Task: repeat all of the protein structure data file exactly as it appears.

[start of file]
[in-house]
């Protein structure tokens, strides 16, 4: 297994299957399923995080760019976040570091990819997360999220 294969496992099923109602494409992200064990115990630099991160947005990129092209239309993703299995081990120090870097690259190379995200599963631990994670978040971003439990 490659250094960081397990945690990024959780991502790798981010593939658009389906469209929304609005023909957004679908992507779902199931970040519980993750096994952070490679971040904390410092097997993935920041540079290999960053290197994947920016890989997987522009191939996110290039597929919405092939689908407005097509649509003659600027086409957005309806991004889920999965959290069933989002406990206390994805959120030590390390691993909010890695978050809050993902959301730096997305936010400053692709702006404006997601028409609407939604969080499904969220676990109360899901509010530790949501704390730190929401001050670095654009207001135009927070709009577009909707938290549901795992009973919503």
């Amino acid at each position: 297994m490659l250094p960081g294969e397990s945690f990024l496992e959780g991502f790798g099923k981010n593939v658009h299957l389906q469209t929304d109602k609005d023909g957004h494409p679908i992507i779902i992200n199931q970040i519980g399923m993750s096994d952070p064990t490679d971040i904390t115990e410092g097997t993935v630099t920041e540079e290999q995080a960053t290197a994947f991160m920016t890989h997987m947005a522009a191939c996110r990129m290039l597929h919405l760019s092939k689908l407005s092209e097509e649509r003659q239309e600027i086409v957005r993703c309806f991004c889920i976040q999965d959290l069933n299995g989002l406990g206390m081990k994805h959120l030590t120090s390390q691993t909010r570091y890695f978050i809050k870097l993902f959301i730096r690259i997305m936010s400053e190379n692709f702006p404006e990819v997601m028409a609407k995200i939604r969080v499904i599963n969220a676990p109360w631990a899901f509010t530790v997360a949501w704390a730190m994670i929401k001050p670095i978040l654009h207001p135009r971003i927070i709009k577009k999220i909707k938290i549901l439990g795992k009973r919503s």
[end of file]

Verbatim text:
[in-house]
């Protein structure tokens, strides 16, 4: 297994299957399923995080760019976040570091990819997360999220 294969496992099923109602494409992200064990115990630099991160947005990129092209239309993703299995081990120090870097690259190379995200599963631990994670978040971003439990 490659250094960081397990945690990024959780991502790798981010593939658009389906469209929304609005023909957004679908992507779902199931970040519980993750096994952070490679971040904390410092097997993935920041540079290999960053290197994947920016890989997987522009191939996110290039597929919405092939689908407005097509649509003659600027086409957005309806991004889920999965959290069933989002406990206390994805959120030590390390691993909010890695978050809050993902959301730096997305936010400053692709702006404006997601028409609407939604969080499904969220676990109360899901509010530790949501704390730190929401001050670095654009207001135009927070709009577009909707938290549901795992009973919503």
């Amino acid at each position: 297994m490659l250094p960081g294969e397990s945690f990024l496992e959780g991502f790798g099923k981010n593939v658009h299957l389906q469209t929304d109602k609005d023909g957004h494409p679908i992507i779902i992200n199931q970040i519980g399923m993750s096994d952070p064990t490679d971040i904390t115990e410092g097997t993935v630099t920041e540079e290999q995080a960053t290197a994947f991160m920016t890989h997987m947005a522009a191939c996110r990129m290039l597929h919405l760019s092939k689908l407005s092209e097509e649509r003659q239309e600027i086409v957005r993703c309806f991004c889920i976040q999965d959290l069933n299995g989002l406990g206390m081990k994805h959120l030590t120090s390390q691993t909010r570091y890695f978050i809050k870097l993902f959301i730096r690259i997305m936010s400053e190379n692709f702006p404006e990819v997601m028409a609407k995200i939604r969080v499904i599963n969220a676990p109360w631990a899901f509010t530790v997360a949501w704390a730190m994670i929401k001050p670095i978040l654009h207001p135009r971003i927070i709009k577009k999220i909707k938290i549901l439990g795992k009973r919503s």